Heritage, Diversity, and Belonging
Halifax’s statue of Edward Cornwallis is now gone, removed by the city in the January 2018, yet the dust of its removal has not fully settled. Setting Cornwallis’ brutal policies towards the Mi’kmaq against arguments against rewriting history and repudiating the city’s “true” heritage, the public debate elides the facts of the statue itself. The bronze Cornwallis installed in 1931 (re)cast this previously ignored and slightly embarrassing 18th-century colonizer as a “founding hero,” asserting the “Britishness” of Halifax at a time of immigration and cultural change. A short walk from Cornwallis Square, the new Halifax Central Library generated similar public controversy. The old Memorial Library, built in 1951 as a war memorial in a military town, was overcrowded and decaying, but also well-beloved. Architects from Denmark were selected over a self-proclaimed “local architect,” and furnished an aggressively modern building to a city that prides itself on its premodern character. Yet thousands lined up on opening day in December 2014, marvelling at the inclusivity of the spaces, and the city’s love affair with the library has continued unabated. Unlike the Cornwallis message of exclusion, the Library sets aside Halifax’s “tartan tradition” in favour of an abstract expression open to adoption by people of many cultures and values.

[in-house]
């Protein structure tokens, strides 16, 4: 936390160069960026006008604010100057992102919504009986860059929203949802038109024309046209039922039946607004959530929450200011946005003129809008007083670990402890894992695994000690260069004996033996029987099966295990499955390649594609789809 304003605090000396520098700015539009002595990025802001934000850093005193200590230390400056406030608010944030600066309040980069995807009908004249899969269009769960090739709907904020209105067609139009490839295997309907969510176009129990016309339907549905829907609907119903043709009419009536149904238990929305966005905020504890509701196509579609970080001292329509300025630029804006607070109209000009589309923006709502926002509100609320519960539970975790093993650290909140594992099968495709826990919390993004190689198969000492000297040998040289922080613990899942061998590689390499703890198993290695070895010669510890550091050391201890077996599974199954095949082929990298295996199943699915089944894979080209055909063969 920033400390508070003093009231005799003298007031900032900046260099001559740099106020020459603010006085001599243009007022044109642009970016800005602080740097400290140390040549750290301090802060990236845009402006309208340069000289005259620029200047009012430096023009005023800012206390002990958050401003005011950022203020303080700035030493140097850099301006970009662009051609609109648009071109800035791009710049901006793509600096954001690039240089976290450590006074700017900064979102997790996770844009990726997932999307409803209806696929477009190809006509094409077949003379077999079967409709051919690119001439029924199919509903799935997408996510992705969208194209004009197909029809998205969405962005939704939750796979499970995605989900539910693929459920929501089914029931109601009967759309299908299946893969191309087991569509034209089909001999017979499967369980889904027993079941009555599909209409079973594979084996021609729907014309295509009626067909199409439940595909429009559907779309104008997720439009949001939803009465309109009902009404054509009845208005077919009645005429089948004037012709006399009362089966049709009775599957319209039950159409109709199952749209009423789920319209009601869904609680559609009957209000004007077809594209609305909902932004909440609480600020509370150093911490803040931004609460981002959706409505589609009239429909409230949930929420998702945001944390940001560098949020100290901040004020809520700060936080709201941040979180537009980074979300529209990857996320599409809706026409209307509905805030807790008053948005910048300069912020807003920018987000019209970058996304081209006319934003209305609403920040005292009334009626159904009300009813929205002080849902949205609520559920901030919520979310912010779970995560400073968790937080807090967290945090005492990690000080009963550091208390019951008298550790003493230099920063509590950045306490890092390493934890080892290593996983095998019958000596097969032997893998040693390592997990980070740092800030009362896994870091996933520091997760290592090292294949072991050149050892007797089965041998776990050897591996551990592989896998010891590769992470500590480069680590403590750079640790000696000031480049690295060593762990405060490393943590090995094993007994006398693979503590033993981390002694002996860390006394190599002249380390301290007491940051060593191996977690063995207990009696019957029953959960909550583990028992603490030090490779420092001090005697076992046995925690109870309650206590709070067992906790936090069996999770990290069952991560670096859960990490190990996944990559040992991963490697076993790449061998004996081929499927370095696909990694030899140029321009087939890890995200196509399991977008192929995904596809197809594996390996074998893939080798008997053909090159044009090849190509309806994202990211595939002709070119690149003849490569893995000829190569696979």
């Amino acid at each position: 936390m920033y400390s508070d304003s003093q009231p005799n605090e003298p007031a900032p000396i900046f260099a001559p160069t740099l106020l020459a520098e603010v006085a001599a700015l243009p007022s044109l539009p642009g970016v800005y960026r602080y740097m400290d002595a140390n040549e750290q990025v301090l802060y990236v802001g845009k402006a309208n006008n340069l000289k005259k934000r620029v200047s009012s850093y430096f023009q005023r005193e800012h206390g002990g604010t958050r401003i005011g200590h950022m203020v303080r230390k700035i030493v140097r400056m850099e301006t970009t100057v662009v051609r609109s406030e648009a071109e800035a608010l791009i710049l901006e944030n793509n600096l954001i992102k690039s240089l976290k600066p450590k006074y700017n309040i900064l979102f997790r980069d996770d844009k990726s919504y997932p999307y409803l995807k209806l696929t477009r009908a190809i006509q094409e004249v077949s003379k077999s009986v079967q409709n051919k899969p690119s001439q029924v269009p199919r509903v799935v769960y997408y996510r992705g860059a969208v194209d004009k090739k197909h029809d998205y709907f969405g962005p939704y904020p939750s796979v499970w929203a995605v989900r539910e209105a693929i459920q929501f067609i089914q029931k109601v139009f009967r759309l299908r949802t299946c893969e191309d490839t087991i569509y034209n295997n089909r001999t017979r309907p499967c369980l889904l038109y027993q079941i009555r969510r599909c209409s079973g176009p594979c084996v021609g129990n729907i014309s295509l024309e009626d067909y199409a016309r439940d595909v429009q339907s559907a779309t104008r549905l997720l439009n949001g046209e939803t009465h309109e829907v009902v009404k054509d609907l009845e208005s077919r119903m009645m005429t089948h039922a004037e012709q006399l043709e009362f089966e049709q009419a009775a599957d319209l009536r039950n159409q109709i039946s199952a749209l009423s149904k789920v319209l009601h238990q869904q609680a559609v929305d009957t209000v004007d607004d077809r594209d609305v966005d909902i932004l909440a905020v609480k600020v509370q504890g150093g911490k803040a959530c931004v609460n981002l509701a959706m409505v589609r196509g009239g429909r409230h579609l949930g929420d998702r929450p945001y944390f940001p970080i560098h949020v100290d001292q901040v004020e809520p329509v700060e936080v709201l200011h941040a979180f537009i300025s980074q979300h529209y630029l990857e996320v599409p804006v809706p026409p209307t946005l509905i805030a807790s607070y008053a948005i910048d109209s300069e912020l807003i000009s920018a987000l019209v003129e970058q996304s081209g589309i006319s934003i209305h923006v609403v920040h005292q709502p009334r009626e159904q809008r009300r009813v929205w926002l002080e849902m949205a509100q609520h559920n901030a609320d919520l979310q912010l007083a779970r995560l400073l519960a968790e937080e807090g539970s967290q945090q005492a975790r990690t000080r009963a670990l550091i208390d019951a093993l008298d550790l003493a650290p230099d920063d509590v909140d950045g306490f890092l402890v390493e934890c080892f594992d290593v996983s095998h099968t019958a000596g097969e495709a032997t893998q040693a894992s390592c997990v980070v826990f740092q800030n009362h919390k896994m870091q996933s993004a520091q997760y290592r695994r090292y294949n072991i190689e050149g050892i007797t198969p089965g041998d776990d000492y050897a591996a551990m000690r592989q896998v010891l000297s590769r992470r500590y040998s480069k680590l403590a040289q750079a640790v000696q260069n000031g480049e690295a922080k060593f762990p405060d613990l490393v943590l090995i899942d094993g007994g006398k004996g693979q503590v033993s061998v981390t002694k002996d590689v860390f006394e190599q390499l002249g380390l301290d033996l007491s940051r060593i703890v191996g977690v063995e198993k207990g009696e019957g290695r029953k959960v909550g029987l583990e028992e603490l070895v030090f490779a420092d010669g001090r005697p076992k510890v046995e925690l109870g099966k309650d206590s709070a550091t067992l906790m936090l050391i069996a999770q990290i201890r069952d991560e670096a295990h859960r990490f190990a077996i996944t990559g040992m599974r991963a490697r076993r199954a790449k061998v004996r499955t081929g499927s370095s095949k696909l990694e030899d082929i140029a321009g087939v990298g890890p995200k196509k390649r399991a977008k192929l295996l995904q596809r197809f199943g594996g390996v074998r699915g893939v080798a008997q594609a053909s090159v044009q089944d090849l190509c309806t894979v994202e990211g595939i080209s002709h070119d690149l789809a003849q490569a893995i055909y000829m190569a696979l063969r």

Heritage studies teach us that heritage is not a static and pre-existing body of stuff and events; rather it results from conscious choices and actions by later generations – processes of cultural selection. In our present age of populism, notions of enduring “true” heritage are increasingly used to advance a return to older values of power and exclusion in the face of an increasingly diverse and interconnected demography – the same goal as the original Cornwallis statue. In the face of those who would use heritage as a tool of oppression, there is an urgent role for heritage study to provide the fuller historic record and the critical analysis needed to enable progressive cultural selection of the kind expressed in the Halifax Central Library. This year’s SEAC-SSAC conference is open as always to the broadest range of studies of the built environment in Canada, including buildings, landscapes, and infrastructure. Sessions may be historical or contemporary in scope. We also, however, offer this challenge to all sessions and all presentations to consider: what is excluded from your discourses? What is included? What effects might such cultural selections have on the creation of a future Canadian built heritage of diversity and belonging?
Our conference will feature an opening reception Tuesday evening, paper sessions Wednesday through Friday, tours, and a concluding banquet Friday evening. Several events are planned in cooperation with the “Spring Forum” of the Nova Scotia Association of Architects, including a public keynote lecture on Wednesday evening, and parallel paper sessions and panel discussions on Thursday.